This was an amazing transition.
There were good reasons for Christians in Jerusalem to sell their capital goods.
Many of Jesus disciples had heard him prophesy that Jerusalem would be destroyed.
Some of his disciples were remarking about how the temple was adorned with beautiful stones and with gifts dedicated to God. But Jesus said, "As for what you see here, the time will come when not one stone will be left on another; every one of them will be thrown down (Luke 21:5-6).
O Jerusalem, Jerusalem, you who kill the prophets and stone those sent to you Look, your house is left to you desolate (Matt 23:37-38).
Jesus had given a set of signs that would warn when this was about to happen. Jerusalem would be surrounded by the Roman armies and totally destroyed. This prophecy was fulfilled in AD70.
The believers in Jerusalem understood that once the prophecy was fulfilled, property in the city and its surrounds would be worthless. It made sense for them to sell their property while it still had value. This is the reason why, so many Christians in Jerusalem sold their property.
The rich people who had become Christians had gained their wealth through their place in the Roman political system. It was unrighteous wealth. These people had chosen a new King: Jesus. They could not retain land and property that represented loyalty to King Herod or Caesar, so they sold it. They would probably have lost their property anyway, once their new loyalty became clear.
Some of the new Christians had obtained their wealth illegally.
Joseph, a Levite from Cyprus, whom the apostles called Barnabas (which means Son of Encouragement), sold a field he owned and brought the money and put it at the apostles' feet (Acts 4:36-37).
Barnabas was a Levite and Levites were not entitled to own land in Israel (Num 26:62). When he came to faith in Jesus, the illegal ownership of land would have weighed on his conscious. He probably could not return the land to its rightful owner (Lev 25:13), so he sold the land and gave the money to the apostles for distribution to those in need.
The word used for possessions in Acts 2:45, 4:34 and Acts 5:1 is "ktema" or "ktetor" This is not the word generally used for possessions in the New Testament (uparxis). These nouns are derived from the verb "ktaomai". It means "acquire" or "gain control over". It refers to property that has been acquired, not bought. "Ktema" refers to unrighteous wealth that has been acquired by wickedness. The property sold by Christians like Barnabas and Ananias may have been acquired as a reward for wickedness.
Much of the land in New Testament Israel was owned by absentee landlords. Some of these might have come Back to Jerusalem for the Passover and received gospel. Barnabas lived in Cyprus, but he owned land near Jerusalem. Many of these absentee landlords would have sold their land when they received the gospel.
In each of these circumstances, the decision to sell the property was wise and good. However, the widespread sale of property created a problem for the Jerusalem. Selling capital goods and consuming the money is useful in the short term, but in the long term it leads to poverty. Without capital goods to make them more productive, people are forced into subsistence living.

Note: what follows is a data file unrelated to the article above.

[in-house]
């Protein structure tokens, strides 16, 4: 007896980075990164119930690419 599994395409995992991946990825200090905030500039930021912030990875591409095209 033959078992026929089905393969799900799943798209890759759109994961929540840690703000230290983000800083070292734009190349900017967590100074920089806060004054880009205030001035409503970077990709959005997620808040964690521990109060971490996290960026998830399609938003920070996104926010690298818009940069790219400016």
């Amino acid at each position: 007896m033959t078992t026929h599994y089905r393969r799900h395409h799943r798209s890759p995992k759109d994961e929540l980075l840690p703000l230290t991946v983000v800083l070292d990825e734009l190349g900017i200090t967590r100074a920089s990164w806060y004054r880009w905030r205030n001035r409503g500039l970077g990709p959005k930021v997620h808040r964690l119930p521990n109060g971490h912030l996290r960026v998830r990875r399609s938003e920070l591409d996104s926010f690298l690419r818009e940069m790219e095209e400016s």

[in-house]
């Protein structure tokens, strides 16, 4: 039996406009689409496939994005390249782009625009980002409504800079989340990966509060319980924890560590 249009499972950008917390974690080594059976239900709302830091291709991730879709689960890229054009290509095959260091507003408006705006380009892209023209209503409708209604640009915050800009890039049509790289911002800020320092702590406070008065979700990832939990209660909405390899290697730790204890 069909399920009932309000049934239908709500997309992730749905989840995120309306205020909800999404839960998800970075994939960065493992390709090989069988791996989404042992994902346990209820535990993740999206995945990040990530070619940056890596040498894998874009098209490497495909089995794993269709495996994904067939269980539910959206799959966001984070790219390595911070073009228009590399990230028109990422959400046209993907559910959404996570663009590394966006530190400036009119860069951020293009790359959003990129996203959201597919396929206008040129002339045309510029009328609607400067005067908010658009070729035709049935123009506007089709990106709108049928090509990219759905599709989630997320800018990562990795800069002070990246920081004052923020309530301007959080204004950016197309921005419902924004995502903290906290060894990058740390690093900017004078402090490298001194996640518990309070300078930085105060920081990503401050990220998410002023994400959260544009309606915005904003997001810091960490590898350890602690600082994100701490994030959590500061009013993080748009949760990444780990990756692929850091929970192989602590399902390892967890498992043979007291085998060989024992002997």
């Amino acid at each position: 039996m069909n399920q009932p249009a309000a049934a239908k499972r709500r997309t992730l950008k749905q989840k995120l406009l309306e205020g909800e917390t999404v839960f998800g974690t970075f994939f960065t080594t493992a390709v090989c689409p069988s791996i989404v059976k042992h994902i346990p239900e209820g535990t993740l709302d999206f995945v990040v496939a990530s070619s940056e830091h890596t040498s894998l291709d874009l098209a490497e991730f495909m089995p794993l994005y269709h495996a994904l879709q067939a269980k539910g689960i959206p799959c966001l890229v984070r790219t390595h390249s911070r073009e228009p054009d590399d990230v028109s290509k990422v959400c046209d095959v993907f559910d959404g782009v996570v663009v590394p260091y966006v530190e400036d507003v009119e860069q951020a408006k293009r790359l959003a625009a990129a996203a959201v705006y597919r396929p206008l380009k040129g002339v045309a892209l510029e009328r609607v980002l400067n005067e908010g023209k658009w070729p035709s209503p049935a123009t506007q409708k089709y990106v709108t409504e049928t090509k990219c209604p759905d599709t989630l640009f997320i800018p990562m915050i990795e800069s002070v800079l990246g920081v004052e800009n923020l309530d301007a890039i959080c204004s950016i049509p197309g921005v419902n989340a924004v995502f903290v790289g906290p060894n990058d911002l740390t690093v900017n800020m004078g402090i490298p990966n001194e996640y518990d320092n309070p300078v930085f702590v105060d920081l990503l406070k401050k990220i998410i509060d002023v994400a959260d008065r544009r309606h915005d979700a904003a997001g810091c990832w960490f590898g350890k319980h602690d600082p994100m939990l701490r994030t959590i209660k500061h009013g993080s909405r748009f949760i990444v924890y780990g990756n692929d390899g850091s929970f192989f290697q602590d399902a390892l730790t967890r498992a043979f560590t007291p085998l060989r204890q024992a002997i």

The church in Jerusalem de-capitalised quickly by the rapid sale of land and property. This produced an unintended consequence for the large numbers of Christians who had sold their property, but decided to continue living in Jerusalem. They remained in poverty until the city was eventually destroyed. By getting rid of their capital, but remaining in the city, they had consigned themselves to poverty.
Some of the Christians in Jerusalem may have misunderstood the timing of Jesus prophecy. He had given clear signs that would warn when the collapse of the city was close (Luke 21:7-24). This meant that that the disciples did not need to rush to sell their properties. They could wait until the destruction of the city was closer. The poverty in Jerusalem might have been the result of too many Christians selling their property too soon.
When Christians are giving away their unrighteous wealth, they must be careful that they do not de-capitalise the Christian community.
Hold Capital Lightly
Nothing in this world is certain. We never no what the future will bring. The capital of Christians can be taken from them at any time. If Christians work hard and consume frugally, they will gradually build up their capital. This may cause the enemies of the gospel to become envious. If persecution takes hold, their righteous wealth might be confiscated. If this happens, Christians should rejoice that they are able to share in the sufferings of Jesus.
You joyfully accepted the confiscation of your property, because you knew that you yourselves had better and lasting possessions (Heb 10:34).
The Christians referred to in this letter had lost their property. They rejoiced because they knew that God had given them the kingdom.
All our property belongs to Jesus, so if it is confiscated, he is the only one who has the right to be upset. We have not lost anything, so we cannot complain. We still have the Kingdom of God, so we have riches far beyond what we deserve. We can rejoice in the privilege of being part of the Kingdom.
Return to Jesus on Money.